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POWER AND POLITICS IN THE FALL AND RISE OF JOHN LASSETER

John Lasseter grew up in a family heavily involved in artistic expression. Lasseter was drawn to cartoons as a youngster. Then as a freshman in high school he read a book entitled The Art of Animation. The book, about the making of the Disney animated film Sleeping Beauty, proved to be a revelation for Lasseter. He discovered that people could earn a living by developing cartoons. Lasseter started writing letters to The Walt Disney Company Studios regarding his interest in creating cartoons. Studio representatives, who corresponded with Lasseter many times, told him to get a great art education, after which they would teach him animation.

When Disney started a Character Animation Program at the California Institute of Arts film school, the Disney Studio contacted Lasseter and he enrolled in the program. Classes were taught by extremely talented Disney animators who also shared stories about working with Walt Disney. During summer breaks from Cal Art classes, jobs at Disneyland further fuelled Lasseter’s passion for working as an animator for Disney Studios. Full of excitement, Lasseter joined the Disney animation staff in 1979 after graduation from the California Institute of Arts, but he was met with disappointment. According to Lasseter, “[t]he animation studio wasn’t being run by these great Disney artists like our teachers at Cal Arts, but by lesser artists and businesspeople who rose through attrition as the grand old men retired.” Lasseter was told, “[y]ou put in your time for 20 years and do what you’re told, and then you can be in charge.” He continues, “I didn’t realize it then, but I was beginning to be perceived as a loose cannon. All I was trying to do was make things great, but I was beginning to make some enemies.”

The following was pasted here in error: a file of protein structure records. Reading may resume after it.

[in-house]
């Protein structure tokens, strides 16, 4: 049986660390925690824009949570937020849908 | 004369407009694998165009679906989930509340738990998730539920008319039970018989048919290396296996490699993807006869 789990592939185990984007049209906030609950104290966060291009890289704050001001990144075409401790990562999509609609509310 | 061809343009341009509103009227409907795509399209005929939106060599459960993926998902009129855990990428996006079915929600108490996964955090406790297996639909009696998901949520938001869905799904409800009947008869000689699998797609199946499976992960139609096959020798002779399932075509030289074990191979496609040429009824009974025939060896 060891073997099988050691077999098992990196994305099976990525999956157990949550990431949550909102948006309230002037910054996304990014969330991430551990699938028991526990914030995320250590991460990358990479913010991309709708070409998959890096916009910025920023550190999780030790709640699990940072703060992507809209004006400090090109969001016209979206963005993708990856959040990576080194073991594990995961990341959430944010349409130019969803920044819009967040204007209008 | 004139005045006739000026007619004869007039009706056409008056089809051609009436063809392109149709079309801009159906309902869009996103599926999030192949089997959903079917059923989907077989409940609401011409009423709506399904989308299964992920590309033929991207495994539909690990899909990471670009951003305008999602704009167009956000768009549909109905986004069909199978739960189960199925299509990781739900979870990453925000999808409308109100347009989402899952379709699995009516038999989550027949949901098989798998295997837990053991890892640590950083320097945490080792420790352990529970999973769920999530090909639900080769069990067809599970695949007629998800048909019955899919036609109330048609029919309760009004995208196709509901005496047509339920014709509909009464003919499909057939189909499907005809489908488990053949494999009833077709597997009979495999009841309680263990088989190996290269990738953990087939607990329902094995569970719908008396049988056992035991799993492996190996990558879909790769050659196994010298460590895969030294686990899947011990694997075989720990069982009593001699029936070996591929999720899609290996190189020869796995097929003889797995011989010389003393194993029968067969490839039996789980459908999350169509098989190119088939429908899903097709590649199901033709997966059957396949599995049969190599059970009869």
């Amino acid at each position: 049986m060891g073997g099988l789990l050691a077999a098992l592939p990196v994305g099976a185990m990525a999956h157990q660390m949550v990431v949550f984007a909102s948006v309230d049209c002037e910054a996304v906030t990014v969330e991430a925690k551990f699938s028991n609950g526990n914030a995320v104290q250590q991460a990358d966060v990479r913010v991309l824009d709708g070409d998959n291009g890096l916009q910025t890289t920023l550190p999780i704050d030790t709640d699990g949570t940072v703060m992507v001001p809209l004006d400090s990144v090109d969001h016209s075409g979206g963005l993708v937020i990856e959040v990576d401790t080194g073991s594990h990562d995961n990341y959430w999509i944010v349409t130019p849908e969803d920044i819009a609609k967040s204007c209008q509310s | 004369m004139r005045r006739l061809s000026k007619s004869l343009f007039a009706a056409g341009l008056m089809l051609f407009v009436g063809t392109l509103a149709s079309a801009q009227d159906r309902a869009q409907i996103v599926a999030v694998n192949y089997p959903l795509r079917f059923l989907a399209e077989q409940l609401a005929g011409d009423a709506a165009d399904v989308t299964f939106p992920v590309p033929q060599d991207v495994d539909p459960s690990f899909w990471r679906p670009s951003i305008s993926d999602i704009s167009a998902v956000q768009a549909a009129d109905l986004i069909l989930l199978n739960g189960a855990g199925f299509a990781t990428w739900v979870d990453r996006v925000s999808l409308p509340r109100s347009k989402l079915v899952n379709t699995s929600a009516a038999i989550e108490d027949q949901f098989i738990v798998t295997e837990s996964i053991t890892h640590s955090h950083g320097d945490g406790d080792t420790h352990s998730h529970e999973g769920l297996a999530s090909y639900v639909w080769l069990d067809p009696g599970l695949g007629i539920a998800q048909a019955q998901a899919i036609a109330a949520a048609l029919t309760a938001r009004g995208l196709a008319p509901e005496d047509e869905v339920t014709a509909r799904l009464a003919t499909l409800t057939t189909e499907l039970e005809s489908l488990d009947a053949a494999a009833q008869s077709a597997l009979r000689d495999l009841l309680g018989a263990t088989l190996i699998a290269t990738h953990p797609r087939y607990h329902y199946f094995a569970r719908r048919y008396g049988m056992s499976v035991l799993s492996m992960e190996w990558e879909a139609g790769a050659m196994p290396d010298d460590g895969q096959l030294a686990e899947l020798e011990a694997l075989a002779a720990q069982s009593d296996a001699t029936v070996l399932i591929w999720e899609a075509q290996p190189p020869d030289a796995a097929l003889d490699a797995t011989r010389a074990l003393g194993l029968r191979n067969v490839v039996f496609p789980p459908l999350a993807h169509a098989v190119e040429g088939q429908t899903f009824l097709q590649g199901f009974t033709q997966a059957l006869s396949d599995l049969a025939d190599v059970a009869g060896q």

In the early 1980s, Lasseter became enthralled with the potential of using computer graphics technology for animation but found little...
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